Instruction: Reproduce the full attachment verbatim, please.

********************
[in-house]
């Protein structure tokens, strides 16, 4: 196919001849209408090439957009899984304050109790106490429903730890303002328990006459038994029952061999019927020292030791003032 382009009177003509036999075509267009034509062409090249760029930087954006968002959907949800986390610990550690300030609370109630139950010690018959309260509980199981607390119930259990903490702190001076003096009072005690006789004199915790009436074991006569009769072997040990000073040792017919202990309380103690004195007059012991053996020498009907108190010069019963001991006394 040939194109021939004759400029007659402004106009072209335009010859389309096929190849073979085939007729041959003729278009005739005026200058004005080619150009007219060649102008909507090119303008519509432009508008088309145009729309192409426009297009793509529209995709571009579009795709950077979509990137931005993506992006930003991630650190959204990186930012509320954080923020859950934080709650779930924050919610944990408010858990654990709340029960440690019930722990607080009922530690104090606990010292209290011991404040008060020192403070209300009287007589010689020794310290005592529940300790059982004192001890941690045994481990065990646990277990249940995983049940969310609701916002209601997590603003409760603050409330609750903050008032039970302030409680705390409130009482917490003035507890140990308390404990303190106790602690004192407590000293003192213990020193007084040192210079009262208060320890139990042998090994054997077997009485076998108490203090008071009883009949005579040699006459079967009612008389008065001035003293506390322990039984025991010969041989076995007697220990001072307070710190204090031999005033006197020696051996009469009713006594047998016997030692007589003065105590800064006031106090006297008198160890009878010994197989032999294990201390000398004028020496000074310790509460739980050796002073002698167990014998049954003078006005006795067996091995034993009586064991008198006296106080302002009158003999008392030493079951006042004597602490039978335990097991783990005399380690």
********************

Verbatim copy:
[in-house]
């Protein structure tokens, strides 16, 4: 196919001849209408090439957009899984304050109790106490429903730890303002328990006459038994029952061999019927020292030791003032 382009009177003509036999075509267009034509062409090249760029930087954006968002959907949800986390610990550690300030609370109630139950010690018959309260509980199981607390119930259990903490702190001076003096009072005690006789004199915790009436074991006569009769072997040990000073040792017919202990309380103690004195007059012991053996020498009907108190010069019963001991006394 040939194109021939004759400029007659402004106009072209335009010859389309096929190849073979085939007729041959003729278009005739005026200058004005080619150009007219060649102008909507090119303008519509432009508008088309145009729309192409426009297009793509529209995709571009579009795709950077979509990137931005993506992006930003991630650190959204990186930012509320954080923020859950934080709650779930924050919610944990408010858990654990709340029960440690019930722990607080009922530690104090606990010292209290011991404040008060020192403070209300009287007589010689020794310290005592529940300790059982004192001890941690045994481990065990646990277990249940995983049940969310609701916002209601997590603003409760603050409330609750903050008032039970302030409680705390409130009482917490003035507890140990308390404990303190106790602690004192407590000293003192213990020193007084040192210079009262208060320890139990042998090994054997077997009485076998108490203090008071009883009949005579040699006459079967009612008389008065001035003293506390322990039984025991010969041989076995007697220990001072307070710190204090031999005033006197020696051996009469009713006594047998016997030692007589003065105590800064006031106090006297008198160890009878010994197989032999294990201390000398004028020496000074310790509460739980050796002073002698167990014998049954003078006005006795067996091995034993009586064991008198006296106080302002009158003999008392030493079951006042004597602490039978335990097991783990005399380690």